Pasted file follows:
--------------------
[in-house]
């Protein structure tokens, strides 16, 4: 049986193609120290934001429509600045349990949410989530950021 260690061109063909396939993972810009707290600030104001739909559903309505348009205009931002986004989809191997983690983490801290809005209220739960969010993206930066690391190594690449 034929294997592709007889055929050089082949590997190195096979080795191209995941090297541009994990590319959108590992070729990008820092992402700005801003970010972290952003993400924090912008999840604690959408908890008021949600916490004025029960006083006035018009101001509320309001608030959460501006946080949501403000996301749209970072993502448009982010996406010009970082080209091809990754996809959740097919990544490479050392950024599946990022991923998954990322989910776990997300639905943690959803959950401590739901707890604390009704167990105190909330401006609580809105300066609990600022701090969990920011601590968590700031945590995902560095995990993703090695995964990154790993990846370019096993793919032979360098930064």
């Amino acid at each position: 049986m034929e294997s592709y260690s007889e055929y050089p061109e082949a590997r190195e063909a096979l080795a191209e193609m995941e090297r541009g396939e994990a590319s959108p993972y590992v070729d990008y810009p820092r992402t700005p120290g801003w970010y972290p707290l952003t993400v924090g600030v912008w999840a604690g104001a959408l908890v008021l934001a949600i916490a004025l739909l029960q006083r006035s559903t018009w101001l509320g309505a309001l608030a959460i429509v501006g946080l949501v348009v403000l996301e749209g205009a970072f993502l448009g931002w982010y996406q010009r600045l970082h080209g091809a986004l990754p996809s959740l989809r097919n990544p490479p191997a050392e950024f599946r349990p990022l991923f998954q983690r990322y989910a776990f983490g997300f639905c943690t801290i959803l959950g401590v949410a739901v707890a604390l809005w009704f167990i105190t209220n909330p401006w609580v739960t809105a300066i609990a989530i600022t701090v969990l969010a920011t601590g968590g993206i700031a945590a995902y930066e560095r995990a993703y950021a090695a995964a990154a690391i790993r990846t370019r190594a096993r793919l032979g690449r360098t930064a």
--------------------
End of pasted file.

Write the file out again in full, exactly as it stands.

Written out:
[in-house]
């Protein structure tokens, strides 16, 4: 049986193609120290934001429509600045349990949410989530950021 260690061109063909396939993972810009707290600030104001739909559903309505348009205009931002986004989809191997983690983490801290809005209220739960969010993206930066690391190594690449 034929294997592709007889055929050089082949590997190195096979080795191209995941090297541009994990590319959108590992070729990008820092992402700005801003970010972290952003993400924090912008999840604690959408908890008021949600916490004025029960006083006035018009101001509320309001608030959460501006946080949501403000996301749209970072993502448009982010996406010009970082080209091809990754996809959740097919990544490479050392950024599946990022991923998954990322989910776990997300639905943690959803959950401590739901707890604390009704167990105190909330401006609580809105300066609990600022701090969990920011601590968590700031945590995902560095995990993703090695995964990154790993990846370019096993793919032979360098930064």
């Amino acid at each position: 049986m034929e294997s592709y260690s007889e055929y050089p061109e082949a590997r190195e063909a096979l080795a191209e193609m995941e090297r541009g396939e994990a590319s959108p993972y590992v070729d990008y810009p820092r992402t700005p120290g801003w970010y972290p707290l952003t993400v924090g600030v912008w999840a604690g104001a959408l908890v008021l934001a949600i916490a004025l739909l029960q006083r006035s559903t018009w101001l509320g309505a309001l608030a959460i429509v501006g946080l949501v348009v403000l996301e749209g205009a970072f993502l448009g931002w982010y996406q010009r600045l970082h080209g091809a986004l990754p996809s959740l989809r097919n990544p490479p191997a050392e950024f599946r349990p990022l991923f998954q983690r990322y989910a776990f983490g997300f639905c943690t801290i959803l959950g401590v949410a739901v707890a604390l809005w009704f167990i105190t209220n909330p401006w609580v739960t809105a300066i609990a989530i600022t701090v969990l969010a920011t601590g968590g993206i700031a945590a995902y930066e560095r995990a993703y950021a090695a995964a990154a690391i790993r990846t370019r190594a096993r793919l032979g690449r360098t930064a």